Aeneas’ Travels – Aeneae Troiani Navigatio
A unique map in the footsteps of Vergilius (ca. 70 BC – 19 BC)
Date of first edition: 1595
Date of this map: 1601 (version in Latin)
Dimensions (not including margins): 34,5 x 49,5 cm
Condition: excellent. Sharp copper engraving printed on strong paper. Centre fold is as published. Old coloured. Wide margins.
Condition rating: A+
Map reference: Van den Broecke 223; Van der Krogt 2, 0311H:31
From: Theatrum Orbis Terrarum Abrahami Ortelii Antverp. Geographi Regii. Plantin Press1601. Van der Krogt 3, 1:052
Ortelius and Aeneas
In the cartouche (top right) Ortelius dedicates this map to Balthasar Robianus:
“In memory of his friendship, Abraham Ortelius dedicated this map to the honourable and famous Balthasar Robianus from the republic of Antwerp, known for his learnedness and spiritual and cultural qualities, treasurer for his physical and mental qualities.”
Note that Ortelius referred to the repûblic of Antwerp (in 1595) when the city was in firm royal and Spanish hands.
The Aeneis or Virgil’s masterpiece
The Aeneid or Aeneis is a Latin epic poem, written by Virgil between 29 and 19 BC, that tells the legendary story of Aeneas, a Trojan who traveled to Italy, where he became the ancestor of the Romans. The first six of the poem’s twelve books tell the story of Aeneas’s wanderings from Troy to Italy, and the poem’s second half tells of the Trojans’ ultimately victorious war upon the Latins, under whose name Aeneas and his Trojan followers are destined to be subsumed.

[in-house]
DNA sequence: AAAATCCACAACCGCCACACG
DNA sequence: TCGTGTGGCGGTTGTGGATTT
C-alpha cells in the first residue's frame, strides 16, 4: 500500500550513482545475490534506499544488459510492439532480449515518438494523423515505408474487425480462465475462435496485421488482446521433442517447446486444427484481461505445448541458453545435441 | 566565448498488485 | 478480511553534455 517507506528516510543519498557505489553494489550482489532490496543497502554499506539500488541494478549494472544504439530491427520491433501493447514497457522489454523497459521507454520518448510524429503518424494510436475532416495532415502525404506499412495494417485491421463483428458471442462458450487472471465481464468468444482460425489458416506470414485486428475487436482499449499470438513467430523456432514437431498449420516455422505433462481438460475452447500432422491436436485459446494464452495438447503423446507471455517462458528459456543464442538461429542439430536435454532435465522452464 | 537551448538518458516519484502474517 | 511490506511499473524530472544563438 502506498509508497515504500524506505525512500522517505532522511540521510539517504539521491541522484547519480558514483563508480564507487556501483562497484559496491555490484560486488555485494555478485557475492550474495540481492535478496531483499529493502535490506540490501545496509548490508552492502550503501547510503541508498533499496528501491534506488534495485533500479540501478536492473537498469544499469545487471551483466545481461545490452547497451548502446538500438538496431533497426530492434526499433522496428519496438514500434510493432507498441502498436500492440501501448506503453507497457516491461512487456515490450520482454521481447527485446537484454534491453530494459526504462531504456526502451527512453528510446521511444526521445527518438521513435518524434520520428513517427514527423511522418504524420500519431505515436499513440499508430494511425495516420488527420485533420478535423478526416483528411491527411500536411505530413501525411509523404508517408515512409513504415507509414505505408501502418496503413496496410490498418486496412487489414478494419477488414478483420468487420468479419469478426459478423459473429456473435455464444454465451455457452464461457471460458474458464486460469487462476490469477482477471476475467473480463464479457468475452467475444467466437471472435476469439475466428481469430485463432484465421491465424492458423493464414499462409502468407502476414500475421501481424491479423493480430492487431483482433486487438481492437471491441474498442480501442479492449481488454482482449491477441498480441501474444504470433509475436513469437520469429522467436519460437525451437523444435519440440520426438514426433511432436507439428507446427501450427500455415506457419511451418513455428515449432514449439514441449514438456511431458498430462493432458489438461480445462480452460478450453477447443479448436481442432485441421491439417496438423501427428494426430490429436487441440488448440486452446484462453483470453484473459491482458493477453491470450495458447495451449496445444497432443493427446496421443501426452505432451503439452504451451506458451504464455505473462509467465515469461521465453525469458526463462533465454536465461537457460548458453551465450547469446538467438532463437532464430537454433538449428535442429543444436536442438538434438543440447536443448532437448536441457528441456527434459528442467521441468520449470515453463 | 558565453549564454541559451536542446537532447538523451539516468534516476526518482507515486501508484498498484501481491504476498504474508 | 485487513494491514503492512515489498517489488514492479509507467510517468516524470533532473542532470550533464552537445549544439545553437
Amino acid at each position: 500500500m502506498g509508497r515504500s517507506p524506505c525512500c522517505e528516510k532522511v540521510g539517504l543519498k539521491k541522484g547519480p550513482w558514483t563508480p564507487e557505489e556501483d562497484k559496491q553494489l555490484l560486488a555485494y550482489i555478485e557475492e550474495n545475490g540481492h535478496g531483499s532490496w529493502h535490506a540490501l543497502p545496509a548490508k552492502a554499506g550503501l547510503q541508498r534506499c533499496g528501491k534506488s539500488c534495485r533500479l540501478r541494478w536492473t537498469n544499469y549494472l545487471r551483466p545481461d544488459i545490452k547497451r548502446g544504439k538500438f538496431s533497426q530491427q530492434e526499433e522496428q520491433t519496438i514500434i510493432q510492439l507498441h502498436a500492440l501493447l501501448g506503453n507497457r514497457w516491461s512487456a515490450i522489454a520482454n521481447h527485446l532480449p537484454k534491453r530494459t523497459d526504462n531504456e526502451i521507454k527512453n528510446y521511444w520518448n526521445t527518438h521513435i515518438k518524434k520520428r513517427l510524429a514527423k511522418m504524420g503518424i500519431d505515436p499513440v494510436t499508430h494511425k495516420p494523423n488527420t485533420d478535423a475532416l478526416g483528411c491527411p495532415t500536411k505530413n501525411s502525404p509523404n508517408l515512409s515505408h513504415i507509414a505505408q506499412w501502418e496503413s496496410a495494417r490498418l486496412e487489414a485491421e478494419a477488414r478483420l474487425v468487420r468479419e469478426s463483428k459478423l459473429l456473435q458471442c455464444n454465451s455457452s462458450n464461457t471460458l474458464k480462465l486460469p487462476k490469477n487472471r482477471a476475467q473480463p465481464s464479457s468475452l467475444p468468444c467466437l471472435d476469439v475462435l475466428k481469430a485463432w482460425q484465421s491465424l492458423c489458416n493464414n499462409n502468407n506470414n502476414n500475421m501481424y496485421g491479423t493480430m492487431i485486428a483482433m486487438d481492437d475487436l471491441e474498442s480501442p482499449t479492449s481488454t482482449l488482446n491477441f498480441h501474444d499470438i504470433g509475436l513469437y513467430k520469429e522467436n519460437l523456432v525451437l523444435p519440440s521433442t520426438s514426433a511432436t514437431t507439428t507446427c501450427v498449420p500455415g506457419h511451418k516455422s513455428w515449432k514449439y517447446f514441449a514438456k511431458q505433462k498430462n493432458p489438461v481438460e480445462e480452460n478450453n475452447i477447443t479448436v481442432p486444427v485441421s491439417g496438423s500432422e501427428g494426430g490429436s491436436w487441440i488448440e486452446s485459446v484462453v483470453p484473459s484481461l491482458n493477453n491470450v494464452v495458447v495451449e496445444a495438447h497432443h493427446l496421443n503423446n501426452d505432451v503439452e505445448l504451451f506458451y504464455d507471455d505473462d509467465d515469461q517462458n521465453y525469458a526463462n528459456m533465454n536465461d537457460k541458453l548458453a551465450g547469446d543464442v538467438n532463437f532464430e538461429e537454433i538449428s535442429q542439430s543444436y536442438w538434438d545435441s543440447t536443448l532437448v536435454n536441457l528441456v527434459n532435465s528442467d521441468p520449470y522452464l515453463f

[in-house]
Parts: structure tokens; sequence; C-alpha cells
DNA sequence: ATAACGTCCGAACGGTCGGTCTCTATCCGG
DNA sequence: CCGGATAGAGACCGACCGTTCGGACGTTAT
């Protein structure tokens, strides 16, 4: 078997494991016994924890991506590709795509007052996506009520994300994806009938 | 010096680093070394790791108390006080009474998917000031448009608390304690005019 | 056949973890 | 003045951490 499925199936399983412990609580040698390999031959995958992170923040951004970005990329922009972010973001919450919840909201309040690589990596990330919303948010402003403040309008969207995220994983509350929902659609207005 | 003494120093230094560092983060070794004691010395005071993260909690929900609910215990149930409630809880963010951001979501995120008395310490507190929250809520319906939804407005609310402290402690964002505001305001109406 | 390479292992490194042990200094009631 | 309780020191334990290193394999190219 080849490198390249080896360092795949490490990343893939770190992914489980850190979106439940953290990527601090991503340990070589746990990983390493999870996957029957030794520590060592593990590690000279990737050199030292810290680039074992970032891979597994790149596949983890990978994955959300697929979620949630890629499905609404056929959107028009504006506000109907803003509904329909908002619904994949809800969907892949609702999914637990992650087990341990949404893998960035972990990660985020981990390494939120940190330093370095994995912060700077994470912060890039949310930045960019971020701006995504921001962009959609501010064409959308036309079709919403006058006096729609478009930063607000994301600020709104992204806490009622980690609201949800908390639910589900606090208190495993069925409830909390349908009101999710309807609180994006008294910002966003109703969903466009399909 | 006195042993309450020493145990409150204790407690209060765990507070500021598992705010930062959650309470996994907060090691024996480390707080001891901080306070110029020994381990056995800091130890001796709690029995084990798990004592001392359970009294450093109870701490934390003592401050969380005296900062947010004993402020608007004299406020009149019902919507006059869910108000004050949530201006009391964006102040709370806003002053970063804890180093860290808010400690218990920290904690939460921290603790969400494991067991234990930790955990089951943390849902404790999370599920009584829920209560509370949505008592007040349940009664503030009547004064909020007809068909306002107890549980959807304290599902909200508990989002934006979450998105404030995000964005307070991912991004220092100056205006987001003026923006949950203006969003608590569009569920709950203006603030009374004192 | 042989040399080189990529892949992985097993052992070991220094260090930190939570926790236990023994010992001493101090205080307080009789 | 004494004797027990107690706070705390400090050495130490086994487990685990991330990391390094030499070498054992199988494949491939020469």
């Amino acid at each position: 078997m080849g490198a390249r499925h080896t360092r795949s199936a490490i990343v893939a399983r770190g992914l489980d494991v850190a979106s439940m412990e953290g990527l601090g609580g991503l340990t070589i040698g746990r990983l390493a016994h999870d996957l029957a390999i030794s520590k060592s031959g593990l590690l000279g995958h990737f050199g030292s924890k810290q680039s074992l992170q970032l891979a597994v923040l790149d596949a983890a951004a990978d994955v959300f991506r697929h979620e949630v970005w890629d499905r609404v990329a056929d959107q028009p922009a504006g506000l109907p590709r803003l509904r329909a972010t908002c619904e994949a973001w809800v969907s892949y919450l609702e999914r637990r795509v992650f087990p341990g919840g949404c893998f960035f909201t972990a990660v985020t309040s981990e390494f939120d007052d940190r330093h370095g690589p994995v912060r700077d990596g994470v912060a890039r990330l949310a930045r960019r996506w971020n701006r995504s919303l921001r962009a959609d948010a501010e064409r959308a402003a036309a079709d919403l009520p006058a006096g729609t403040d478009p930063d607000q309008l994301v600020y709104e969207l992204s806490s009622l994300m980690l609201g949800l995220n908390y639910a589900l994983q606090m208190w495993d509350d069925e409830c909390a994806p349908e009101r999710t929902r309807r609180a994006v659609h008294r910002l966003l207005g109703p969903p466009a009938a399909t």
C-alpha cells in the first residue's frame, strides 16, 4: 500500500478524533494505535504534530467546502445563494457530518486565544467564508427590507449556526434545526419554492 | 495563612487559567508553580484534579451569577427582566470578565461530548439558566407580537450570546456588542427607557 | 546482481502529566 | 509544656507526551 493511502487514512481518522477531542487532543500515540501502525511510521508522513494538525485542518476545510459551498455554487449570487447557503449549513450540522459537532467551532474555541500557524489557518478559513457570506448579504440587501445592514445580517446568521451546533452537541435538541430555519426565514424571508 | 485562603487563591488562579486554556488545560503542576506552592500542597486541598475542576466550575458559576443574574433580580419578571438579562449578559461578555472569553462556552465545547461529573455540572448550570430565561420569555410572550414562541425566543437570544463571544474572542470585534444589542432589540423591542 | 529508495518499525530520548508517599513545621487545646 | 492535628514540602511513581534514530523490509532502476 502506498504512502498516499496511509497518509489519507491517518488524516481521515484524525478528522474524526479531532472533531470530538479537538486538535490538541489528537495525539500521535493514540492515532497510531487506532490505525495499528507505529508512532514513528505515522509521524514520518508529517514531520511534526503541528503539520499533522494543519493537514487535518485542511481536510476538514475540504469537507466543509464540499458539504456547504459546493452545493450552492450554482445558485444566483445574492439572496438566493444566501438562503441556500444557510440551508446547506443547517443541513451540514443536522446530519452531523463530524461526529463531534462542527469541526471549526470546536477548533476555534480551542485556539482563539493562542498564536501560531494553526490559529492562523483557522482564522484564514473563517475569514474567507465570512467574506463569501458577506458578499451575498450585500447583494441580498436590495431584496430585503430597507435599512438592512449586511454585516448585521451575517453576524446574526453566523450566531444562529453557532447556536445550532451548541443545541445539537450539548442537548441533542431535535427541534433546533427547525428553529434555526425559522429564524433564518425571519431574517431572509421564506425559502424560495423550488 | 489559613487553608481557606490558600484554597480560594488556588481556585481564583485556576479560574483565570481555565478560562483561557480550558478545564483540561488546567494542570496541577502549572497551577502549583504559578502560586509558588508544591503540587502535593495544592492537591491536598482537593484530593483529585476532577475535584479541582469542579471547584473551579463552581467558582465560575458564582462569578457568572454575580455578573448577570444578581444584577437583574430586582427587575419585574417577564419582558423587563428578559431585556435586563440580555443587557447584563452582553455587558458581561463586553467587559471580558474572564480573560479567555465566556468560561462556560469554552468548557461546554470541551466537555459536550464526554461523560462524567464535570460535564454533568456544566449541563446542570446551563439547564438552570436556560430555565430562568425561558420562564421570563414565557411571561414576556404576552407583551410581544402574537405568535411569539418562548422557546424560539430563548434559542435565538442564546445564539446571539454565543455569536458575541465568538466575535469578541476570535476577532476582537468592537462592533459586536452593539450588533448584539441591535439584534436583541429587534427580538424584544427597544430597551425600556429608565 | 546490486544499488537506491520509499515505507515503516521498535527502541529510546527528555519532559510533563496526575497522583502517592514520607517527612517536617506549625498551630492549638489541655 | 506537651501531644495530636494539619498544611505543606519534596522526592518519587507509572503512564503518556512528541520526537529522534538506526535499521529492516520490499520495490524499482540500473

The hero Aeneas was already known to Greco-Roman legend and myth, having been a character in the Iliad (by Homer). Virgil took the disconnected tales of Aeneas’s wanderings, his vague association with the foundation of Rome and he fashioned the Aeneid into a compelling founding myth or national epic that tied Rome to the legends of Troy, explained the Punic Wars, glorified traditional Roman virtues, and legitimized the Julio-Claudian dynasty as descendants of the founders, heroes, and gods of Rome and Troy.
The Aeneid is widely regarded as Virgil’s masterpiece and one of the greatest works of Latin literature.
Before Virgil also Xenophon, Ovisius and Lycophron reported on Aeneas’ travels.
At Carthage Aeneas meets Dido:
Painting by Thomas Jones (26 September 1742 – 29 April 1803), a Welsh landscape painter.
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A lighthouse, three pyramids and … the continental drift!